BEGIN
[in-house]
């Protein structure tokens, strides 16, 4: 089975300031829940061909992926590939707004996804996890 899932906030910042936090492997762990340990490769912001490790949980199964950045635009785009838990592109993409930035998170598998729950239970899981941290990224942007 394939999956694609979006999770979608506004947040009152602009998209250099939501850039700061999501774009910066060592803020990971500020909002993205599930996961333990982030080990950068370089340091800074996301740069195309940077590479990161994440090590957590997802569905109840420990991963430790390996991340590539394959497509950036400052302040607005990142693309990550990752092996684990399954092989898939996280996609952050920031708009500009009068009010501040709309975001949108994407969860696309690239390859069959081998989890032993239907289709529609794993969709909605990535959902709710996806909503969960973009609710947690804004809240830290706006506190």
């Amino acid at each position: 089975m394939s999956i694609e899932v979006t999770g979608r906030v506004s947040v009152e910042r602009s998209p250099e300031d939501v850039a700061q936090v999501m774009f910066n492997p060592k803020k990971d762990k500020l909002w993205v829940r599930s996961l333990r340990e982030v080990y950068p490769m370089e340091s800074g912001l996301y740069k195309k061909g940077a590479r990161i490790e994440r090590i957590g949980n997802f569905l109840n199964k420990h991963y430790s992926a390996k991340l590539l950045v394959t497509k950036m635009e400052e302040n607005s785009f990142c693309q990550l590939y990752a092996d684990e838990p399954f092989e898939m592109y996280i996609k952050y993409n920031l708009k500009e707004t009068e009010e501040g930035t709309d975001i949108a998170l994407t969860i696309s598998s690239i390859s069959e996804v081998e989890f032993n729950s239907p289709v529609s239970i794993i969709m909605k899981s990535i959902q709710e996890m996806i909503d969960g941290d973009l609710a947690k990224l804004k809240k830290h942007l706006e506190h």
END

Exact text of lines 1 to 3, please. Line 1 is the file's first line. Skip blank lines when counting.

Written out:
[in-house]
């Protein structure tokens, strides 16, 4: 089975300031829940061909992926590939707004996804996890 899932906030910042936090492997762990340990490769912001490790949980199964950045635009785009838990592109993409930035998170598998729950239970899981941290990224942007 394939999956694609979006999770979608506004947040009152602009998209250099939501850039700061999501774009910066060592803020990971500020909002993205599930996961333990982030080990950068370089340091800074996301740069195309940077590479990161994440090590957590997802569905109840420990991963430790390996991340590539394959497509950036400052302040607005990142693309990550990752092996684990399954092989898939996280996609952050920031708009500009009068009010501040709309975001949108994407969860696309690239390859069959081998989890032993239907289709529609794993969709909605990535959902709710996806909503969960973009609710947690804004809240830290706006506190």
């Amino acid at each position: 089975m394939s999956i694609e899932v979006t999770g979608r906030v506004s947040v009152e910042r602009s998209p250099e300031d939501v850039a700061q936090v999501m774009f910066n492997p060592k803020k990971d762990k500020l909002w993205v829940r599930s996961l333990r340990e982030v080990y950068p490769m370089e340091s800074g912001l996301y740069k195309k061909g940077a590479r990161i490790e994440r090590i957590g949980n997802f569905l109840n199964k420990h991963y430790s992926a390996k991340l590539l950045v394959t497509k950036m635009e400052e302040n607005s785009f990142c693309q990550l590939y990752a092996d684990e838990p399954f092989e898939m592109y996280i996609k952050y993409n920031l708009k500009e707004t009068e009010e501040g930035t709309d975001i949108a998170l994407t969860i696309s598998s690239i390859s069959e996804v081998e989890f032993n729950s239907p289709v529609s239970i794993i969709m909605k899981s990535i959902q709710e996890m996806i909503d969960g941290d973009l609710a947690k990224l804004k809240k830290h942007l706006e506190h």